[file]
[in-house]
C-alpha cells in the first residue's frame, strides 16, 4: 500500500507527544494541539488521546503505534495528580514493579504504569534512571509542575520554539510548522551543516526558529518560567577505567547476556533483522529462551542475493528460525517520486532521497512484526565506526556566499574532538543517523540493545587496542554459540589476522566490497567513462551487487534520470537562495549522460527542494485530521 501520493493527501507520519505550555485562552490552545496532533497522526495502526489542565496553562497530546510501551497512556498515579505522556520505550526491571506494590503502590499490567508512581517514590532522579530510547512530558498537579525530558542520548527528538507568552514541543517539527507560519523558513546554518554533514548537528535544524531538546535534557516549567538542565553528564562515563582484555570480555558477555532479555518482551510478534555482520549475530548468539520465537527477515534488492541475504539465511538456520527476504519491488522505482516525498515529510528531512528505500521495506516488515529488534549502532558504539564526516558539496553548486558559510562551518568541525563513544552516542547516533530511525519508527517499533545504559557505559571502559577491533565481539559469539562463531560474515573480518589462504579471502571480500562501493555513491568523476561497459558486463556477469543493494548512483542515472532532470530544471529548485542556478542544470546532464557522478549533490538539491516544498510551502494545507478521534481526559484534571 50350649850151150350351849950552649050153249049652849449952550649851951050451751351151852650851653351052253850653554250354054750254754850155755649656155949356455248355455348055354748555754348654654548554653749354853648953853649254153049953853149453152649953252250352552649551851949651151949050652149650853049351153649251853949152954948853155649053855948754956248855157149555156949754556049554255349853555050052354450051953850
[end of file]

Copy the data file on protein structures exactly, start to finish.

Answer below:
[in-house]
C-alpha cells in the first residue's frame, strides 16, 4: 500500500507527544494541539488521546503505534495528580514493579504504569534512571509542575520554539510548522551543516526558529518560567577505567547476556533483522529462551542475493528460525517520486532521497512484526565506526556566499574532538543517523540493545587496542554459540589476522566490497567513462551487487534520470537562495549522460527542494485530521 501520493493527501507520519505550555485562552490552545496532533497522526495502526489542565496553562497530546510501551497512556498515579505522556520505550526491571506494590503502590499490567508512581517514590532522579530510547512530558498537579525530558542520548527528538507568552514541543517539527507560519523558513546554518554533514548537528535544524531538546535534557516549567538542565553528564562515563582484555570480555558477555532479555518482551510478534555482520549475530548468539520465537527477515534488492541475504539465511538456520527476504519491488522505482516525498515529510528531512528505500521495506516488515529488534549502532558504539564526516558539496553548486558559510562551518568541525563513544552516542547516533530511525519508527517499533545504559557505559571502559577491533565481539559469539562463531560474515573480518589462504579471502571480500562501493555513491568523476561497459558486463556477469543493494548512483542515472532532470530544471529548485542556478542544470546532464557522478549533490538539491516544498510551502494545507478521534481526559484534571 50350649850151150350351849950552649050153249049652849449952550649851951050451751351151852650851653351052253850653554250354054750254754850155755649656155949356455248355455348055354748555754348654654548554653749354853648953853649254153049953853149453152649953252250352552649551851949651151949050652149650853049351153649251853949152954948853155649053855948754956248855157149555156949754556049554255349853555050052354450051953850